Luke 18:9-14, “And He also told this parable to some people who trusted in themselves that they were righteous, and viewed others with contempt: “Two men went up into the temple to pray, one a Pharisee and the other a tax collector. The Pharisee stood and was praying this to himself: ‘God, I thank You that I am not like other people: swindlers, unjust, adulterers, or even like this tax collector. I fast twice a week; and I pay tithes of all that I get.’ But the tax collector, standing some distance away, was even unwilling to lift up his eyes to heaven, but was beating his breast, saying, ‘God, be merciful to me, a sinner!’ I tell you, this man went to his house justified rather than the other; for everyone who exalts himself will be humbled, but he who humbles himself will be exalted.”
Now to the tax collector. In Jesus’ day, the average tax collector was nothing less than an extortionist, who robbed people of their livelihood. They not only were traitors to their own people by being employed by the Jewish enemy – Rome – these people would take Jewish money and give it to Rome! And to make matters worse, most tax collectors were filthy rich because they took more money than they needed from people, and kept it for themselves. These people today would probably be included with the likes of those who sell drugs to children, pimps and swingers, and those leading, using, and trading in the sex trafficking industry. These are not good people, and everyone knew it. It wasn’t a secret that these tax collectors were frauds! And for one of them to walk into the temple like this guy did not only never happened, it would simply be astonishing!
This guy’s prayer was different. He came in, couldn’t even lift his head to heaven or stand up, but bowed down, probably crouched in the corner saying, “God, be merciful to me, a sinner.” He knew who he was, he knew he was fraud, and that he had stolen more than he could count from innocent people. He knew that he was a wretched person, more wicked than he could ever imagine. He knew that he had sold out to Rome and was bankrupt morally. What’s crazy about this, is that after he prays, he received mercy and was made right with God. You see verse 13-14? “But the tax collector, standing some distance away, was unwilling to even lift up his eyes to heaven, but was beating his breast, saying, ‘God, be merciful to me, a sinner!’ I tell you, this man went to his house justified rather than the other…” He was justified? He was saved? Yes.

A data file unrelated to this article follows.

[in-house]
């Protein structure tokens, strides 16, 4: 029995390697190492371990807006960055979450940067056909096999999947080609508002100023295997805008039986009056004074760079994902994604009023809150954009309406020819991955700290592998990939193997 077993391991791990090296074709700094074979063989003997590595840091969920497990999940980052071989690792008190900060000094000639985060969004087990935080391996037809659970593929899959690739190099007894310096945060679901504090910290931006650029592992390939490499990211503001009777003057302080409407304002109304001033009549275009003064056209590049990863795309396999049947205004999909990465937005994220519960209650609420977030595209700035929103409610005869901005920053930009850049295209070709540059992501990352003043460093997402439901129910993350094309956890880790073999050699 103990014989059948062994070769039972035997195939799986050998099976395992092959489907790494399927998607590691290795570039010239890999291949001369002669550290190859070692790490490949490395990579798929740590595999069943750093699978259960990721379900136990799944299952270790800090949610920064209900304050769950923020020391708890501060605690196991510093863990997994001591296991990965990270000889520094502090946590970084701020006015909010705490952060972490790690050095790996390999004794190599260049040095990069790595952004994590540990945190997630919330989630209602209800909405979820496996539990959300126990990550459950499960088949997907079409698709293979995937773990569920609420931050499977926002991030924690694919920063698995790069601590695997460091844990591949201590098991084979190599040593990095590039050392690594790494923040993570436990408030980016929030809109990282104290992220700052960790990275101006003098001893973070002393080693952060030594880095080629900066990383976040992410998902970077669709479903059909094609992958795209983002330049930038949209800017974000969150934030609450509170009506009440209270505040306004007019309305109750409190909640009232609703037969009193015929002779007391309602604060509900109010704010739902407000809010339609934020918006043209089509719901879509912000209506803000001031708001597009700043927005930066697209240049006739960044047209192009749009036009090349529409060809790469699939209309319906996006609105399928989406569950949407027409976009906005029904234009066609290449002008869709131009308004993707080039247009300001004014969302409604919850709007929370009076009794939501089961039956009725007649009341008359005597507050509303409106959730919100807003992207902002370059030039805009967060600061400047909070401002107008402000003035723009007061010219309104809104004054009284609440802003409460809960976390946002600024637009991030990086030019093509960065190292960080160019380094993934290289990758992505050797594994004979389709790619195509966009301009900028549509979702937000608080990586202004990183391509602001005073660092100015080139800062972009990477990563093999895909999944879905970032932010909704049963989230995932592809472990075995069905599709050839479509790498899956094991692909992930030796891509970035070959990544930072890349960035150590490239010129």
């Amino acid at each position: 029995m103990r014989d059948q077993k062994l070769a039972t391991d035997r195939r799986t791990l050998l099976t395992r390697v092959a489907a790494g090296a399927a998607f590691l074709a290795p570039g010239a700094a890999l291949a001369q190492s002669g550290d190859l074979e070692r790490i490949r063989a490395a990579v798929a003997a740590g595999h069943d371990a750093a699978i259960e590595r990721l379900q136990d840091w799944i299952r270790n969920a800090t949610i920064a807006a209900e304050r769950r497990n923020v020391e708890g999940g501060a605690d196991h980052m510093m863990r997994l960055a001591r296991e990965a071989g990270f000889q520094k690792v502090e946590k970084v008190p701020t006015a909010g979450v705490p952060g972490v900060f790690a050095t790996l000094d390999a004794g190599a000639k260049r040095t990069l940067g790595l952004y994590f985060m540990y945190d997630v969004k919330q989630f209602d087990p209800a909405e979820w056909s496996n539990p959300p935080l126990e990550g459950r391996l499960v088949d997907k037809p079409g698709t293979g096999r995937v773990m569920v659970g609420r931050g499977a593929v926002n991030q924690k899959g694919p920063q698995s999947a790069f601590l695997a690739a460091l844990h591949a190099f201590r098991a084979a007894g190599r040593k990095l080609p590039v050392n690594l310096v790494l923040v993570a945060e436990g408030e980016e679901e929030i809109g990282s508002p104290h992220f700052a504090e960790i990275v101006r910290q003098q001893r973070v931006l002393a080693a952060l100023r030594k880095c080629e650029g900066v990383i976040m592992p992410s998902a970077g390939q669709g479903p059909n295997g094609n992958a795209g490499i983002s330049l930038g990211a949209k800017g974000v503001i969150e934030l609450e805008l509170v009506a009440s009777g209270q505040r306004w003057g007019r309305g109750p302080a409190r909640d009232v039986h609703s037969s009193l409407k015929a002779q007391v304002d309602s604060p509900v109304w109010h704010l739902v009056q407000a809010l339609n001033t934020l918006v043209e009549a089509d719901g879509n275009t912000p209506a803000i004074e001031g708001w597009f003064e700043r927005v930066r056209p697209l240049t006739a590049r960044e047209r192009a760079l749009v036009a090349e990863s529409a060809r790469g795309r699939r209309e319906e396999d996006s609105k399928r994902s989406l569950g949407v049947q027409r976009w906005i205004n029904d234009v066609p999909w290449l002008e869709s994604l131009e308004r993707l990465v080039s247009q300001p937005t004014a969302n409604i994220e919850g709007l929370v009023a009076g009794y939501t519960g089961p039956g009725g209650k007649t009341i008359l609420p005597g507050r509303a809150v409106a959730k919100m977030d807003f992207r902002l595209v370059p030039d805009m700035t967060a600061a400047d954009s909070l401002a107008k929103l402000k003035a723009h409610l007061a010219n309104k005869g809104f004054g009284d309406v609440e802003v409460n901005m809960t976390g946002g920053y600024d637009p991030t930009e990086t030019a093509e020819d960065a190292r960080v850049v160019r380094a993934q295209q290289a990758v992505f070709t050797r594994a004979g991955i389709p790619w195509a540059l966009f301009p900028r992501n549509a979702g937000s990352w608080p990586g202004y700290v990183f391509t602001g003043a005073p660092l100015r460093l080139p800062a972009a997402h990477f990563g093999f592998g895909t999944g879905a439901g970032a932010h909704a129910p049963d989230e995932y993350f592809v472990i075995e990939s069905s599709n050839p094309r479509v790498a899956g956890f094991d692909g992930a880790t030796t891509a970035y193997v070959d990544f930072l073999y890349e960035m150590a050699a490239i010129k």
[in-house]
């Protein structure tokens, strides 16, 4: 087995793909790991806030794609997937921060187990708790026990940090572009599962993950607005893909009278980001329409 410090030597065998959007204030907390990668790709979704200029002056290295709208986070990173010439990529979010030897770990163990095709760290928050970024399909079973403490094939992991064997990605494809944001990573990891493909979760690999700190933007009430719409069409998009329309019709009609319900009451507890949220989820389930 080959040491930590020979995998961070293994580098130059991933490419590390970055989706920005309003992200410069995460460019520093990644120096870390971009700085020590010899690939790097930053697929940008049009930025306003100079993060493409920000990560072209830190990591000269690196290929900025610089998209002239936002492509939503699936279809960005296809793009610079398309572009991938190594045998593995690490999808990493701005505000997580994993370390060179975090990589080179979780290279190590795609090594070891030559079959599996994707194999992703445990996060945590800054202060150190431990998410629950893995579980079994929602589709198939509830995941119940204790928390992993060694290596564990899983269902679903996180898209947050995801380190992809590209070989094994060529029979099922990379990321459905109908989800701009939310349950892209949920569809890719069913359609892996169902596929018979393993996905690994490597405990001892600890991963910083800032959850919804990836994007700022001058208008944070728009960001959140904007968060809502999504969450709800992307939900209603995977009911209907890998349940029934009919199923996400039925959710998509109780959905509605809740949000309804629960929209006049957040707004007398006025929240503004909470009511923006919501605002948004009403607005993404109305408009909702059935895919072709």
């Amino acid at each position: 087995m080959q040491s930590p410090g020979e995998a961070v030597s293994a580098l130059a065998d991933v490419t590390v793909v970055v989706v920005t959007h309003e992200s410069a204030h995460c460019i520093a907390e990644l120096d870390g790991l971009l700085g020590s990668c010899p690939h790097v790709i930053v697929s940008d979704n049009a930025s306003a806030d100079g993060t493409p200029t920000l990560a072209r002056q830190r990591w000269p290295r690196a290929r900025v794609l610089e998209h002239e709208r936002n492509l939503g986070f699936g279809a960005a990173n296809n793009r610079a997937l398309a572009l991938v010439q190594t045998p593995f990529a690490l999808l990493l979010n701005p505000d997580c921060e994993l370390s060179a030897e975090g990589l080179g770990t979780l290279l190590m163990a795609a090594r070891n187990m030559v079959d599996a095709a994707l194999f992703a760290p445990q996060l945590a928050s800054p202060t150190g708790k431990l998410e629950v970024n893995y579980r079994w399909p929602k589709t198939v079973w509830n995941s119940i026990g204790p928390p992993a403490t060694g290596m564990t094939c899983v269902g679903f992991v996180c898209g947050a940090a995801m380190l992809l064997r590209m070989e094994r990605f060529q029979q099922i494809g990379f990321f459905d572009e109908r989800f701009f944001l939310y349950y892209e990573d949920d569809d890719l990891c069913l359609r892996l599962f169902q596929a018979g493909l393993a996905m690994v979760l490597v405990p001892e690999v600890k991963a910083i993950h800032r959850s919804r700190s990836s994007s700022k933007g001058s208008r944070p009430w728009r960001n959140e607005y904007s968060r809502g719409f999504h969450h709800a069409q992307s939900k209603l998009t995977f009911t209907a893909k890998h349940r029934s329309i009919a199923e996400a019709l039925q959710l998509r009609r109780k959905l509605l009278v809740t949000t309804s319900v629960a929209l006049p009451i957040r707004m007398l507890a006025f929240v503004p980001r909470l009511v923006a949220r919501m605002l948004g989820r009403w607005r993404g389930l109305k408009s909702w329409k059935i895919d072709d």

There are two phrases here that I want to pause on in this passage:
a) Justified: the text clearly says that the tax collector went home “justified.” What does that word mean? Justified in the Bible is used as a legal term, so when one is said to be justified it means that he or she is declared righteous is God’s sight. This is what happened to the tax collector, he came to God at the end of himself and was sent home justified. 2 Cor. 5:21 speaks about this when it says, “God made Jesus, who knew no sin, to be sin on our behalf, that we might become the righteousness of God in Jesus.” This is what people throughout history have called “the great exchange.” When you come to Jesus by faith, admitting your own sin and shame, and trusting in Him for salvation you will experience God taking away your condemnation, guilt, and shame, and will see God giving you the righteousness of Jesus. It’s as if all our evil deeds were written in a book, and upon salvation, we see God erase all our evil deeds in that book and fill our book with all of Jesus’ perfect deeds. God now counts Jesus’ good works – Jesus’ righteousness – as our own.
So here me: we are saved by works, but it’s not our works that save us. It’s Jesus’ works that save us.
b) “…rather than the other.” This phrase ought to scare the hell out of you. You see, to Jesus’ audience, no one was better than a Pharisee and no one was worse than a tax collector, this would have simply been astonishing. Jesus is saying that the one who everyone thought was close to God was not, and the one who no one had a hope in the world was. This again shows that the way of the kingdom of God is the opposite of the way of the world! You see how parable ends? 18:14 says, “…for everyone who exalts himself will be humbled, but he who humbles himself will be exalted.” True greatness is not self-elevation at others expense, it’s coming to the end of ourselves and trusting in the works of someone else! The one who looked religious in all aspects of his life was not right with God, rather the one who was wicked, and owned up to it crying “God be merciful to me a sinner (!) was saved!” I said that this phrase should scare you because after reading this parable we Christians have to ask ourselves one question: which person do I resemble the most?
I think 99% of us would have to say the Pharisee. You see, you and I are too good at playing the part, putting the mask on, and acting like we got it all together, when deep down we know that we are just as bankrupt as that tax collector. We all think that we are better than certain people, so the question is not do you think of others as under you, it’s who do you think of as under you?
Don’t come under the judgment of God, take care that you come to God like the Publican, the tax collector, lest in coming like the Pharisee, you find judgment from God rather than salvation.